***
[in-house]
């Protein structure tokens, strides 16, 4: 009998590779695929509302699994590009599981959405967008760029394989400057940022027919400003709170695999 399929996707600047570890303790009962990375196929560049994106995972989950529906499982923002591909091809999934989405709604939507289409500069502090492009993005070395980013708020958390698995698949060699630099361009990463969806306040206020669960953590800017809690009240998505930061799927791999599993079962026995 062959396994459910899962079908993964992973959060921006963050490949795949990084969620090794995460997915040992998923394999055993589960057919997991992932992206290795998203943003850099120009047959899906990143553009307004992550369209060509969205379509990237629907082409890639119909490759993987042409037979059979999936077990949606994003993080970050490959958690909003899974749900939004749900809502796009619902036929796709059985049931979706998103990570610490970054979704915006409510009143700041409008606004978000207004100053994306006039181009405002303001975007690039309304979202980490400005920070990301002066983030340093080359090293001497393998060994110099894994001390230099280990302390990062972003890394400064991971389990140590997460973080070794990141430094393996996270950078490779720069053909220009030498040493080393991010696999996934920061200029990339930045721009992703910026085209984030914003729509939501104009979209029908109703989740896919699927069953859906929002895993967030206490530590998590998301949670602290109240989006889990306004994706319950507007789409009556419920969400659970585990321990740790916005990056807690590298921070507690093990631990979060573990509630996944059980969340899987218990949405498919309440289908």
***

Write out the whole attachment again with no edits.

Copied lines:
[in-house]
């Protein structure tokens, strides 16, 4: 009998590779695929509302699994590009599981959405967008760029394989400057940022027919400003709170695999 399929996707600047570890303790009962990375196929560049994106995972989950529906499982923002591909091809999934989405709604939507289409500069502090492009993005070395980013708020958390698995698949060699630099361009990463969806306040206020669960953590800017809690009240998505930061799927791999599993079962026995 062959396994459910899962079908993964992973959060921006963050490949795949990084969620090794995460997915040992998923394999055993589960057919997991992932992206290795998203943003850099120009047959899906990143553009307004992550369209060509969205379509990237629907082409890639119909490759993987042409037979059979999936077990949606994003993080970050490959958690909003899974749900939004749900809502796009619902036929796709059985049931979706998103990570610490970054979704915006409510009143700041409008606004978000207004100053994306006039181009405002303001975007690039309304979202980490400005920070990301002066983030340093080359090293001497393998060994110099894994001390230099280990302390990062972003890394400064991971389990140590997460973080070794990141430094393996996270950078490779720069053909220009030498040493080393991010696999996934920061200029990339930045721009992703910026085209984030914003729509939501104009979209029908109703989740896919699927069953859906929002895993967030206490530590998590998301949670602290109240989006889990306004994706319950507007789409009556419920969400659970585990321990740790916005990056807690590298921070507690093990631990979060573990509630996944059980969340899987218990949405498919309440289908």